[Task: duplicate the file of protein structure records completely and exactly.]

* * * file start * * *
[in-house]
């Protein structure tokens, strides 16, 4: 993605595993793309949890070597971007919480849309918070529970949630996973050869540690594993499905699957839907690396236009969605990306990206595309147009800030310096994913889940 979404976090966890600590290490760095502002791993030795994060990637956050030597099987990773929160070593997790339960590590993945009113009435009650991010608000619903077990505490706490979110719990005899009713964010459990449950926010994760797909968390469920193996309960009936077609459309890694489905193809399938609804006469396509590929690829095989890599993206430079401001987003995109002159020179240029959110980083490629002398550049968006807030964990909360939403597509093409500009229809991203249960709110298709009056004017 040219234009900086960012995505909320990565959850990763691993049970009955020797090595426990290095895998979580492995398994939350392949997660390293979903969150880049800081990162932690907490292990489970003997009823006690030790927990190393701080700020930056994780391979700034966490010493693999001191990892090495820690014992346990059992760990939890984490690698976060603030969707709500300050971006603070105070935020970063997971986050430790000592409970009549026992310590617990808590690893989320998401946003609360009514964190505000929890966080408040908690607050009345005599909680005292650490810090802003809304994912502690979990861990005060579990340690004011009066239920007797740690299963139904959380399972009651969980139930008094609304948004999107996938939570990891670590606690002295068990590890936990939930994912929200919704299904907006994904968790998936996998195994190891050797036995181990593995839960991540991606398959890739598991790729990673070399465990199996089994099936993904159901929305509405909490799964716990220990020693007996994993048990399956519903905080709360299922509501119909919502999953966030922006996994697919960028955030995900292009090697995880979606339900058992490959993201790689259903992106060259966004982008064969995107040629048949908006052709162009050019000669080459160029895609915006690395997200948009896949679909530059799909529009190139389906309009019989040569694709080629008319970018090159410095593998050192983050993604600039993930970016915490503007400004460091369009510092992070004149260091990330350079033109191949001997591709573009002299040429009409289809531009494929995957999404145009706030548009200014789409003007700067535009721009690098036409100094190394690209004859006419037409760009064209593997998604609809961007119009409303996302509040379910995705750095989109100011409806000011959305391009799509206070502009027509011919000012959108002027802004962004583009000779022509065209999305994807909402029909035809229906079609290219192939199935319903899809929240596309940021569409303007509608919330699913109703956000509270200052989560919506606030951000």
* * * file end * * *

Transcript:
[in-house]
């Protein structure tokens, strides 16, 4: 993605595993793309949890070597971007919480849309918070529970949630996973050869540690594993499905699957839907690396236009969605990306990206595309147009800030310096994913889940 979404976090966890600590290490760095502002791993030795994060990637956050030597099987990773929160070593997790339960590590993945009113009435009650991010608000619903077990505490706490979110719990005899009713964010459990449950926010994760797909968390469920193996309960009936077609459309890694489905193809399938609804006469396509590929690829095989890599993206430079401001987003995109002159020179240029959110980083490629002398550049968006807030964990909360939403597509093409500009229809991203249960709110298709009056004017 040219234009900086960012995505909320990565959850990763691993049970009955020797090595426990290095895998979580492995398994939350392949997660390293979903969150880049800081990162932690907490292990489970003997009823006690030790927990190393701080700020930056994780391979700034966490010493693999001191990892090495820690014992346990059992760990939890984490690698976060603030969707709500300050971006603070105070935020970063997971986050430790000592409970009549026992310590617990808590690893989320998401946003609360009514964190505000929890966080408040908690607050009345005599909680005292650490810090802003809304994912502690979990861990005060579990340690004011009066239920007797740690299963139904959380399972009651969980139930008094609304948004999107996938939570990891670590606690002295068990590890936990939930994912929200919704299904907006994904968790998936996998195994190891050797036995181990593995839960991540991606398959890739598991790729990673070399465990199996089994099936993904159901929305509405909490799964716990220990020693007996994993048990399956519903905080709360299922509501119909919502999953966030922006996994697919960028955030995900292009090697995880979606339900058992490959993201790689259903992106060259966004982008064969995107040629048949908006052709162009050019000669080459160029895609915006690395997200948009896949679909530059799909529009190139389906309009019989040569694709080629008319970018090159410095593998050192983050993604600039993930970016915490503007400004460091369009510092992070004149260091990330350079033109191949001997591709573009002299040429009409289809531009494929995957999404145009706030548009200014789409003007700067535009721009690098036409100094190394690209004859006419037409760009064209593997998604609809961007119009409303996302509040379910995705750095989109100011409806000011959305391009799509206070502009027509011919000012959108002027802004962004583009000779022509065209999305994807909402029909035809229906079609290219192939199935319903899809929240596309940021569409303007509608919330699913109703956000509270200052989560919506606030951000």